GraphicsMagick is a fork of the ImageMagick project that describes itself as “the swiss army knife of image processing”. It contains command-line utilities for converting from one image format to another with the option to resize images. This makes it perfect for routine jobs that don’t require a GIMP or Photoshop-like GUI, like creating compressed copies of original images for display on a web site.

Chances are, you already have GraphicsMagick installed with your distribution. If, not you can install the package in one step:

sudo apt-get install graphicsmagick

The command gm help will list all the commands available. The one I use all the time is gm convert.

Version: GraphicsMagick 1.1.11 2008-02-23 Q8
Copyright: Copyright (C) 2002-2007 GraphicsMagick Group.
Additional copyrights and licenses apply to this software.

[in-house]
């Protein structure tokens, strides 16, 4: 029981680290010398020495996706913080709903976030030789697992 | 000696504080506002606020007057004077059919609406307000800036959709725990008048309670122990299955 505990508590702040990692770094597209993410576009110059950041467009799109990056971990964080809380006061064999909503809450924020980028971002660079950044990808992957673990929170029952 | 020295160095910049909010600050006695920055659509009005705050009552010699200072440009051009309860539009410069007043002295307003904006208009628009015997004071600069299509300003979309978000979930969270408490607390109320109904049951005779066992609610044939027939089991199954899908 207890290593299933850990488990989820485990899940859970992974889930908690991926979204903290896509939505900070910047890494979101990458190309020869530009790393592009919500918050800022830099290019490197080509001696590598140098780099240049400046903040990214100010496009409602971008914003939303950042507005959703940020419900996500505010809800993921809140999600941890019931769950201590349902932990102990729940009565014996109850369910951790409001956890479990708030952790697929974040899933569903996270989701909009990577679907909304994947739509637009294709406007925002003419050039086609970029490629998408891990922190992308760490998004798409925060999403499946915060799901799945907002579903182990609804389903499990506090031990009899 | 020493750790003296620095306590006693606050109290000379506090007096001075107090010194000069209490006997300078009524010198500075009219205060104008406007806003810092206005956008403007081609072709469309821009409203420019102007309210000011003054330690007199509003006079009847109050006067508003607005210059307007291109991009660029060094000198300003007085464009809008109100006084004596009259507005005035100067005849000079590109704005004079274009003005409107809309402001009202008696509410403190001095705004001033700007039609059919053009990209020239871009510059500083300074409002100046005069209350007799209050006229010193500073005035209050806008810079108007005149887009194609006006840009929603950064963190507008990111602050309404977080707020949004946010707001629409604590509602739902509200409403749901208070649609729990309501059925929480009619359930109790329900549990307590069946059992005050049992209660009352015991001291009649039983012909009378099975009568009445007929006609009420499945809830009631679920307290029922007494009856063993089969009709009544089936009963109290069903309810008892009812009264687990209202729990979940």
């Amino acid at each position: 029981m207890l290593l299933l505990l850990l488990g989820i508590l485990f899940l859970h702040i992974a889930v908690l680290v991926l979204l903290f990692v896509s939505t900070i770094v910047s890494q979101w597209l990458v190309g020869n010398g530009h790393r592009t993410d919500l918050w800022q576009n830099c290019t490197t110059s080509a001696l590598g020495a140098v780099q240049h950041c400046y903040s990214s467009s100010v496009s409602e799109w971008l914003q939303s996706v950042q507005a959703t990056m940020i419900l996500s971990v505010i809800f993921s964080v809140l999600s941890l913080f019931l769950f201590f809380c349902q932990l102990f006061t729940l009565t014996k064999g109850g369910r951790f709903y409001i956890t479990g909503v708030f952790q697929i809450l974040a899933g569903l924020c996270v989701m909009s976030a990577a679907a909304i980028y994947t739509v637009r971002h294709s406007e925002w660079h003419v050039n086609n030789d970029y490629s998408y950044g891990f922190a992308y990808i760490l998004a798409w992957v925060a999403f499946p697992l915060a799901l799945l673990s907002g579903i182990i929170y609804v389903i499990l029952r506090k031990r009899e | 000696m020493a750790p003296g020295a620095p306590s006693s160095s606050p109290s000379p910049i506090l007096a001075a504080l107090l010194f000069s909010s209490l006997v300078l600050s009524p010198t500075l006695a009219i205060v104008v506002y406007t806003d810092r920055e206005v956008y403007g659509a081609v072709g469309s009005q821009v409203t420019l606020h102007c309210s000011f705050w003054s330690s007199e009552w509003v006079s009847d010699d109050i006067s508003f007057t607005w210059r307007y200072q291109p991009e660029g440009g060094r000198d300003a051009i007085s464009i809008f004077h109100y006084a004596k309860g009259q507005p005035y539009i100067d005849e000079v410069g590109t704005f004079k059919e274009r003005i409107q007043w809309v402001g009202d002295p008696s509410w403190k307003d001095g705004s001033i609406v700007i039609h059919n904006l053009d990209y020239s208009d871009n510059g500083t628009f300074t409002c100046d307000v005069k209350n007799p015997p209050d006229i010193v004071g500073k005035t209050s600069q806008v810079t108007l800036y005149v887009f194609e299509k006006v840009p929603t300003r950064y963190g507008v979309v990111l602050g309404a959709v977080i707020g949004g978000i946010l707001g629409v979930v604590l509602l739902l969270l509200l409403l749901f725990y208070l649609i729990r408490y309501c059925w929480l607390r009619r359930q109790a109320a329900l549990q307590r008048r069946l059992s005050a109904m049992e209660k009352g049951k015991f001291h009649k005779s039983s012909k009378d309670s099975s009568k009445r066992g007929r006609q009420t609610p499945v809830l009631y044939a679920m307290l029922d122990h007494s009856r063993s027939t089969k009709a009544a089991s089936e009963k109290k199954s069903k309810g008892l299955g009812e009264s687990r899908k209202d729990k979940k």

See for details.

Usage: gm help command [options ...]

Where options include:
    animate - animate a sequence of images
  benchmark - benchmark one of the other commands
  composite - composite images together
    conjure - execute a Magick Scripting Language (MSL) XML script
    convert - convert an image or sequence of images
    display - display an image on a workstation running X
       help - obtain usage message for named command
   identify - describe an image or image sequence
     import - capture an application or X server screen
    mogrify - transform an image or sequence of images
    montage - create a composite image (in a grid) from separate images
    version - obtain release version

Some examples of the convert command:

gm convert MyImage.png MyImage.jpg

Converts an image from PNG to JPG format.

gm convert -quality 50 MyImage.png MyImage.jpg

Converts the image with 50% lossy compression quality (on a scale from 0 to 100).

gm convert -scale 200 MyImage.png MyImage.jpg

Rescales the image proportionately so that it is 200 pixels wide. This parameter is useful for significantly reducing image size and therefore file size, e.g. for creating thumbnails on web sites.

gm convert -depth 8 MyImage.png MyImage.jpg

Converts using an image depth of 8 bits per pixel.

Note: The gm mogrify command does similar operations, but be warned: it deletes the original image after conversion.